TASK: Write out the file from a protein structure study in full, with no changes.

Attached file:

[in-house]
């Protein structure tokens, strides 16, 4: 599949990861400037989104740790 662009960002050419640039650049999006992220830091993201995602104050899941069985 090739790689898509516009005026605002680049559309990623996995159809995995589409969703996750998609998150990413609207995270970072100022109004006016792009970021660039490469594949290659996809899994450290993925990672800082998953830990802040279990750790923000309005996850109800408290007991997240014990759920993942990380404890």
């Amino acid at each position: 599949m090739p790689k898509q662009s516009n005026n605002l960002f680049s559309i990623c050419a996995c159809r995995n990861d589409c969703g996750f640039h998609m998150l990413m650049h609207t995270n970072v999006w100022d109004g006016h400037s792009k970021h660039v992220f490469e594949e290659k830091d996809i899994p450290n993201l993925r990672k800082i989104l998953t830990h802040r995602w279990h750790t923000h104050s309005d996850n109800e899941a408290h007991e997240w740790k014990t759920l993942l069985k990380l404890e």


[in-house]
């Protein structure tokens, strides 16, 4: 599949990861400037989104740790 662009960002050419640039650049999006992220830091993201995602104050899941069985 090739790689898509516009005026605002680049559309990623996995159809995995589409969703996750998609998150990413609207995270970072100022109004006016792009970021660039490469594949290659996809899994450290993925990672800082998953830990802040279990750790923000309005996850109800408290007991997240014990759920993942990380404890």
């Amino acid at each position: 599949m090739p790689k898509q662009s516009n005026n605002l960002f680049s559309i990623c050419a996995c159809r995995n990861d589409c969703g996750f640039h998609m998150l990413m650049h609207t995270n970072v999006w100022d109004g006016h400037s792009k970021h660039v992220f490469e594949e290659k830091d996809i899994p450290n993201l993925r990672k800082i989104l998953t830990h802040r995602w279990h750790t923000h104050s309005d996850n109800e899941a408290h007991e997240w740790k014990t759920l993942l069985k990380l404890e």